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## Grade 3 Semester 1

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### Semester 1 Week 1 – Numbers to 10,000

Students will apply counting skills within hundreds and thousands, using the number 1,000 as a reference, to estimate and count larger numbers. Use of fixed amounts also helps with pattern recognition in number sequences. As larger numbers represent authentic numbers in real life, students will solve word problems within these contexts and may apply larger numbers to real life through authentic tools such as money. Students can practice representing numbers in standard and expanded numeric and word forms.

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### Semester 1 Week 3 – Mental Math and Estimation

Practicing mental math requires place value understanding. Teach students how to mentally add and subtract by decomposing numbers or reformulating numbers through compensation. Use place value understanding and rounding skills to estimate numbers and make sense of reasonable answers.

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### Semester 1 Week 5 – Addition to 10,000

In this lesson, students practice counting skills of larger numbers: hundreds and thousands, and consider real life context to make sense of the sizes of these numbers. Using place value skills, students learn to compare numbers and identify patterns in a number sequence. Students also practice reading and writing numbers in standard and expanded forms, numerically and in word format.

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### Semester 1 Week 6 – Subtraction to 10,000

Students will subtract three and four digit numbers without regrouping, relying on understanding of place value and the part-part-whole concept. Students can start by building numbers by place value with hands-on manipulatives, before moving on to pictorial representations of these numbers. Students should work with concrete and pictorial tools to develop a solid and conceptual understanding of regrouping. Finally, teach students to use this conceptual understanding of each digit’s place value and regrouping with the standard algorithm.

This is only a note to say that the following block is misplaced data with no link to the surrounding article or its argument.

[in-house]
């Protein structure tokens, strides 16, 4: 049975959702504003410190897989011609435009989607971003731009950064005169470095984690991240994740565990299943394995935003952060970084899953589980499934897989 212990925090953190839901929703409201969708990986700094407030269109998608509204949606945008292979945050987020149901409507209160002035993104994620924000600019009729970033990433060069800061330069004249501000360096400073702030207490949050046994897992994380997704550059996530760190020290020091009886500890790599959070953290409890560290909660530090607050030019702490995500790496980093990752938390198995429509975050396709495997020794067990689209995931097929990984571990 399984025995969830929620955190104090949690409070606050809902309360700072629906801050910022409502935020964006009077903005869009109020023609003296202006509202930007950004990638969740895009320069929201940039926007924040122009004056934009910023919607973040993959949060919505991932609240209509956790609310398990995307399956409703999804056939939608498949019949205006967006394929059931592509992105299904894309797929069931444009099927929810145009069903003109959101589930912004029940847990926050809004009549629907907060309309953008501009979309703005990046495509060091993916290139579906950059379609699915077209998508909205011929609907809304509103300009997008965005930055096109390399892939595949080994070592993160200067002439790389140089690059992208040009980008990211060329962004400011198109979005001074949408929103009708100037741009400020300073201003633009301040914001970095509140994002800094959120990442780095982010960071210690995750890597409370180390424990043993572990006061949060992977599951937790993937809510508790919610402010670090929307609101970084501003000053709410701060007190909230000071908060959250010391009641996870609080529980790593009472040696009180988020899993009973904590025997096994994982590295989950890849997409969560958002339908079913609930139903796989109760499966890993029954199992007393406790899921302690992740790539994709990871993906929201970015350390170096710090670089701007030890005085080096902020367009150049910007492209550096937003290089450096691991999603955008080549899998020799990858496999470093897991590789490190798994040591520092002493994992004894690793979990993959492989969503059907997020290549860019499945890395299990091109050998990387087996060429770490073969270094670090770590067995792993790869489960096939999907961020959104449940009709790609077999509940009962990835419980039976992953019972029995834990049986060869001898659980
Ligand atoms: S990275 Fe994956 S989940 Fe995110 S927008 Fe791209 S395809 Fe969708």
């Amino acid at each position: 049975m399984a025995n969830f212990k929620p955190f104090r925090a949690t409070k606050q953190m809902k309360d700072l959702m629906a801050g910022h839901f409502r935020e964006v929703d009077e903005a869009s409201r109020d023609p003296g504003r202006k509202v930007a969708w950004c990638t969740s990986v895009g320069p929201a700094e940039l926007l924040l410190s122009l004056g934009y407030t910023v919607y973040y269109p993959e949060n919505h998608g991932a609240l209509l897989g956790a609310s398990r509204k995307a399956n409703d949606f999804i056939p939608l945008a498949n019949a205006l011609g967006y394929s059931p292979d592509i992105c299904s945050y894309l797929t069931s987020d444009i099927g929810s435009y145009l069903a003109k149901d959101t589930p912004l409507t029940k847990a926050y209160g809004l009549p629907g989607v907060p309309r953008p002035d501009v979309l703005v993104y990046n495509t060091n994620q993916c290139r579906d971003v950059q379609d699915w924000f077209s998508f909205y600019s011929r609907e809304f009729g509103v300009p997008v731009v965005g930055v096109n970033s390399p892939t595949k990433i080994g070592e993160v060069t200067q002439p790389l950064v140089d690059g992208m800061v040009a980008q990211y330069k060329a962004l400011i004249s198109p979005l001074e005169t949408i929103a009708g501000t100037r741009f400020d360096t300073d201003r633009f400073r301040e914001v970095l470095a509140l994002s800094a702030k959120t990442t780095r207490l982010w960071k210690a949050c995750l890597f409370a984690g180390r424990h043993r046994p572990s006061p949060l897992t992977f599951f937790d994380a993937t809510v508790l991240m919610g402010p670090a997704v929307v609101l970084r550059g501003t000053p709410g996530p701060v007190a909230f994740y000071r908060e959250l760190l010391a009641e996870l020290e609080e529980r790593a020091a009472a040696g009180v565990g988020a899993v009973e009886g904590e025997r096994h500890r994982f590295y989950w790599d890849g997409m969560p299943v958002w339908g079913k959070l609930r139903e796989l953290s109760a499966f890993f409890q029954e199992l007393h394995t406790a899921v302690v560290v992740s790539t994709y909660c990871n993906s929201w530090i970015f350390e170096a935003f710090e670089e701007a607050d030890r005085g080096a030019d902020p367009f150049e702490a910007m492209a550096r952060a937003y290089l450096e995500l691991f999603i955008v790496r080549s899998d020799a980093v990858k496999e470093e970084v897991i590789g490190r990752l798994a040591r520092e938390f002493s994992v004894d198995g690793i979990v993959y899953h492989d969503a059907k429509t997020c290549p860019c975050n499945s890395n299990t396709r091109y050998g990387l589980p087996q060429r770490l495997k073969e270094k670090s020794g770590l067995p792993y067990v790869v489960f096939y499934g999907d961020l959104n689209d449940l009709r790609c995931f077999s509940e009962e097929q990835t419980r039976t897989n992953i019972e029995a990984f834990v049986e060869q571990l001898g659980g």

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### Semester 1 Week 8 – Using Bar Models: Addition and Subtraction

Teach students how to solve two step addition and subtraction problems using bar models to represent the values, including the unknown value. Bar models can be used in part-part-whole type problems as well as comparison problems, and students need to interpret which type of problem they have before applying the bar model method.

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### Semester 1 Week 9 – Multiplication Tables of 6, 7, 8, and 9

Multiplication of 6s, 7s, 8s, and 9s can be challenging for most students. As with the smaller numbers, students will apply similar strategies, including using the properties of multiplication to identify the unknown value, typically the product, but also a factor. Finding a missing factor ties directly to division concepts. Students should be able to use bar models to solve related word problems.

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### Semester 1 Week 12 – Multiplication

In this lesson, students focus on multiplying three digit numbers by one digit numbers, with and without regrouping. Pictorial representations and use of place value chips can be a great visual and interactive tool for instruction. Students can multiply by place value which is effective as a strategy on its own or as a step toward using the standard algorithm.

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### Semester 1 Week 14 – Division

Divide numbers consisting of up to four digits by a one digit number with and without remainders. Students will use strategies that include place value understanding and multiplication concepts and properties.

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### Semester 1 Week 16 – Using Bar Models: Multiplication and Division

Teach students to use bar models when solving two step word problems that require all four operations. Students can practice interpreting word problems and determine which operation they would use per step. They should apply bar model representations that match each step. In these word problems, students should apply the addition, subtraction, multiplication, or division strategies they have learned.